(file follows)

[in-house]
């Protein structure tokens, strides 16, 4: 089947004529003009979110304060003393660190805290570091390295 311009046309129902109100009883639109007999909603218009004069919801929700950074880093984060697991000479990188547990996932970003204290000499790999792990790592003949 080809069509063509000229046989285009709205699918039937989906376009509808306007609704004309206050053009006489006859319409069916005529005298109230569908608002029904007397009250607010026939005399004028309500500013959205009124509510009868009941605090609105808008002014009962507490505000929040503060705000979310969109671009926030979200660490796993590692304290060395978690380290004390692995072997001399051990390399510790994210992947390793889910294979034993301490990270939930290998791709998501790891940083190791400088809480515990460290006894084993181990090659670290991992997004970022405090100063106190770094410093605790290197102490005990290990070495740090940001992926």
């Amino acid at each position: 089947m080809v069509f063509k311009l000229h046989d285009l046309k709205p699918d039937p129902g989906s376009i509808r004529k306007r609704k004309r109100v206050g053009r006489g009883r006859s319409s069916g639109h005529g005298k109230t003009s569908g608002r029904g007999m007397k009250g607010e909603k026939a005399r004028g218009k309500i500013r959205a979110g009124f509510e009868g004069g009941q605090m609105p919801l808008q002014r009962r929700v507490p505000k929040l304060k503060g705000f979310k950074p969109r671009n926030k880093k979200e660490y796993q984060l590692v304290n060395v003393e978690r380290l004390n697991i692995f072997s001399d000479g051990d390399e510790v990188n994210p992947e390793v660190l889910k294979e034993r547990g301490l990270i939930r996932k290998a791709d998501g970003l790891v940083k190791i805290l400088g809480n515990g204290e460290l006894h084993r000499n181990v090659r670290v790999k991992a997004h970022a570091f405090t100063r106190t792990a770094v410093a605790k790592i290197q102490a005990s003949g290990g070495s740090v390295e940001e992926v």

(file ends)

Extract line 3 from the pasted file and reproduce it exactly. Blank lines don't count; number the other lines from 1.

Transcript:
């Amino acid at each position: 089947m080809v069509f063509k311009l000229h046989d285009l046309k709205p699918d039937p129902g989906s376009i509808r004529k306007r609704k004309r109100v206050g053009r006489g009883r006859s319409s069916g639109h005529g005298k109230t003009s569908g608002r029904g007999m007397k009250g607010e909603k026939a005399r004028g218009k309500i500013r959205a979110g009124f509510e009868g004069g009941q605090m609105p919801l808008q002014r009962r929700v507490p505000k929040l304060k503060g705000f979310k950074p969109r671009n926030k880093k979200e660490y796993q984060l590692v304290n060395v003393e978690r380290l004390n697991i692995f072997s001399d000479g051990d390399e510790v990188n994210p992947e390793v660190l889910k294979e034993r547990g301490l990270i939930r996932k290998a791709d998501g970003l790891v940083k190791i805290l400088g809480n515990g204290e460290l006894h084993r000499n181990v090659r670290v790999k991992a997004h970022a570091f405090t100063r106190t792990a770094v410093a605790k790592i290197q102490a005990s003949g290990g070495s740090v390295e940001e992926v």